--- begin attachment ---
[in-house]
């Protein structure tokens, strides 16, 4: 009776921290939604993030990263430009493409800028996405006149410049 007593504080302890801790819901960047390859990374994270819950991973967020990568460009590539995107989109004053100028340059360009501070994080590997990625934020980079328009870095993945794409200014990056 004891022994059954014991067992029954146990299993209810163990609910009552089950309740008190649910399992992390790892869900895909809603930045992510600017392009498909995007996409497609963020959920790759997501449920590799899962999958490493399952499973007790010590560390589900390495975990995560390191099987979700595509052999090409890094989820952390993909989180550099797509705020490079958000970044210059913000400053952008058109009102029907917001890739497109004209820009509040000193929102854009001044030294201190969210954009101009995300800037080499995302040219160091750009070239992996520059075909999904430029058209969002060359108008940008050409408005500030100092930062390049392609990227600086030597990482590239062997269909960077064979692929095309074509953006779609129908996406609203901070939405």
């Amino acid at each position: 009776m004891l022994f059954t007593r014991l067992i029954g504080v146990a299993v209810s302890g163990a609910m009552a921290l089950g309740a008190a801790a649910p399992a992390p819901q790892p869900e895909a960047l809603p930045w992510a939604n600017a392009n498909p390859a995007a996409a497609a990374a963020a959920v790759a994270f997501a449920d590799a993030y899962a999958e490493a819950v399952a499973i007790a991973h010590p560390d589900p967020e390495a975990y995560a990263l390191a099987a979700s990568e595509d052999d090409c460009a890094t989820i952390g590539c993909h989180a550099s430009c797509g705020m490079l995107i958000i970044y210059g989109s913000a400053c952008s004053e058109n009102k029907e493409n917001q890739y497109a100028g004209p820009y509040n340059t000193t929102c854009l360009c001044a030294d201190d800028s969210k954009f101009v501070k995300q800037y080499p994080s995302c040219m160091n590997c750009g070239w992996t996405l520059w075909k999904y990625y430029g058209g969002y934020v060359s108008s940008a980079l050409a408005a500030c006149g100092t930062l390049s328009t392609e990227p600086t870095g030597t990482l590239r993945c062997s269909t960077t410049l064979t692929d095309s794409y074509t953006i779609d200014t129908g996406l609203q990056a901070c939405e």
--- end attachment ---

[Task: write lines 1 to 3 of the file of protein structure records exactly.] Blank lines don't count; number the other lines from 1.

[in-house]
């Protein structure tokens, strides 16, 4: 009776921290939604993030990263430009493409800028996405006149410049 007593504080302890801790819901960047390859990374994270819950991973967020990568460009590539995107989109004053100028340059360009501070994080590997990625934020980079328009870095993945794409200014990056 004891022994059954014991067992029954146990299993209810163990609910009552089950309740008190649910399992992390790892869900895909809603930045992510600017392009498909995007996409497609963020959920790759997501449920590799899962999958490493399952499973007790010590560390589900390495975990995560390191099987979700595509052999090409890094989820952390993909989180550099797509705020490079958000970044210059913000400053952008058109009102029907917001890739497109004209820009509040000193929102854009001044030294201190969210954009101009995300800037080499995302040219160091750009070239992996520059075909999904430029058209969002060359108008940008050409408005500030100092930062390049392609990227600086030597990482590239062997269909960077064979692929095309074509953006779609129908996406609203901070939405």
């Amino acid at each position: 009776m004891l022994f059954t007593r014991l067992i029954g504080v146990a299993v209810s302890g163990a609910m009552a921290l089950g309740a008190a801790a649910p399992a992390p819901q790892p869900e895909a960047l809603p930045w992510a939604n600017a392009n498909p390859a995007a996409a497609a990374a963020a959920v790759a994270f997501a449920d590799a993030y899962a999958e490493a819950v399952a499973i007790a991973h010590p560390d589900p967020e390495a975990y995560a990263l390191a099987a979700s990568e595509d052999d090409c460009a890094t989820i952390g590539c993909h989180a550099s430009c797509g705020m490079l995107i958000i970044y210059g989109s913000a400053c952008s004053e058109n009102k029907e493409n917001q890739y497109a100028g004209p820009y509040n340059t000193t929102c854009l360009c001044a030294d201190d800028s969210k954009f101009v501070k995300q800037y080499p994080s995302c040219m160091n590997c750009g070239w992996t996405l520059w075909k999904y990625y430029g058209g969002y934020v060359s108008s940008a980079l050409a408005a500030c006149g100092t930062l390049s328009t392609e990227p600086t870095g030597t990482l590239r993945c062997s269909t960077t410049l064979t692929d095309s794409y074509t953006i779609d200014t129908g996406l609203q990056a901070c939405e």